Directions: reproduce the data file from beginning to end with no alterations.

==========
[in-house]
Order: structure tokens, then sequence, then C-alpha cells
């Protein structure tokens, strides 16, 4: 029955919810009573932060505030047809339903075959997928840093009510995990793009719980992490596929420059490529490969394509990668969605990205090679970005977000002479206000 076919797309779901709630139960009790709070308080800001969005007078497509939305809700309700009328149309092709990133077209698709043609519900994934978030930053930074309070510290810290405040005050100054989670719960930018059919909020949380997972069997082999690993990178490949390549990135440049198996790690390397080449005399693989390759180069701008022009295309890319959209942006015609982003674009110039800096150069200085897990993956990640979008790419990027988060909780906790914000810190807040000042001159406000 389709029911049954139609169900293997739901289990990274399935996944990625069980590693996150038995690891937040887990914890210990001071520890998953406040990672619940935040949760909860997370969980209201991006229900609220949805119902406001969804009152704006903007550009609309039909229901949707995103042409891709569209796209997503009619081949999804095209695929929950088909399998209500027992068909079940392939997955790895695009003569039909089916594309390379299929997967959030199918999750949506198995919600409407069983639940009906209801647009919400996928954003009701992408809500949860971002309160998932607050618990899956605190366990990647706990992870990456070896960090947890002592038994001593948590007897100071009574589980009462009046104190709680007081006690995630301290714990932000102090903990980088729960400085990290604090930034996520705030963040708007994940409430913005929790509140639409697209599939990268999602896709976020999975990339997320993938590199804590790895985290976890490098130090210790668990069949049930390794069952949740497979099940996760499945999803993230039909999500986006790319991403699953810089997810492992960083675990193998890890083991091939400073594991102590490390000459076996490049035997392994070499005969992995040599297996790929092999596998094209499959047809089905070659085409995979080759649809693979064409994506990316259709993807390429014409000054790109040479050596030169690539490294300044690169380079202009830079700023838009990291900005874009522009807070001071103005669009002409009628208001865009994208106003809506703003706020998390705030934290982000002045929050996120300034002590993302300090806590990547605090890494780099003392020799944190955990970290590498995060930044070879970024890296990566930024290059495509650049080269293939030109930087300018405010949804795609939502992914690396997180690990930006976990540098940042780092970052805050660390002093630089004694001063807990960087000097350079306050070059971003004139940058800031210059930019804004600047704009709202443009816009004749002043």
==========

[in-house]
Order: structure tokens, then sequence, then C-alpha cells
């Protein structure tokens, strides 16, 4: 029955919810009573932060505030047809339903075959997928840093009510995990793009719980992490596929420059490529490969394509990668969605990205090679970005977000002479206000 076919797309779901709630139960009790709070308080800001969005007078497509939305809700309700009328149309092709990133077209698709043609519900994934978030930053930074309070510290810290405040005050100054989670719960930018059919909020949380997972069997082999690993990178490949390549990135440049198996790690390397080449005399693989390759180069701008022009295309890319959209942006015609982003674009110039800096150069200085897990993956990640979008790419990027988060909780906790914000810190807040000042001159406000 389709029911049954139609169900293997739901289990990274399935996944990625069980590693996150038995690891937040887990914890210990001071520890998953406040990672619940935040949760909860997370969980209201991006229900609220949805119902406001969804009152704006903007550009609309039909229901949707995103042409891709569209796209997503009619081949999804095209695929929950088909399998209500027992068909079940392939997955790895695009003569039909089916594309390379299929997967959030199918999750949506198995919600409407069983639940009906209801647009919400996928954003009701992408809500949860971002309160998932607050618990899956605190366990990647706990992870990456070896960090947890002592038994001593948590007897100071009574589980009462009046104190709680007081006690995630301290714990932000102090903990980088729960400085990290604090930034996520705030963040708007994940409430913005929790509140639409697209599939990268999602896709976020999975990339997320993938590199804590790895985290976890490098130090210790668990069949049930390794069952949740497979099940996760499945999803993230039909999500986006790319991403699953810089997810492992960083675990193998890890083991091939400073594991102590490390000459076996490049035997392994070499005969992995040599297996790929092999596998094209499959047809089905070659085409995979080759649809693979064409994506990316259709993807390429014409000054790109040479050596030169690539490294300044690169380079202009830079700023838009990291900005874009522009807070001071103005669009002409009628208001865009994208106003809506703003706020998390705030934290982000002045929050996120300034002590993302300090806590990547605090890494780099003392020799944190955990970290590498995060930044070879970024890296990566930024290059495509650049080269293939030109930087300018405010949804795609939502992914690396997180690990930006976990540098940042780092970052805050660390002093630089004694001063807990960087000097350079306050070059971003004139940058800031210059930019804004600047704009709202443009816009004749002043």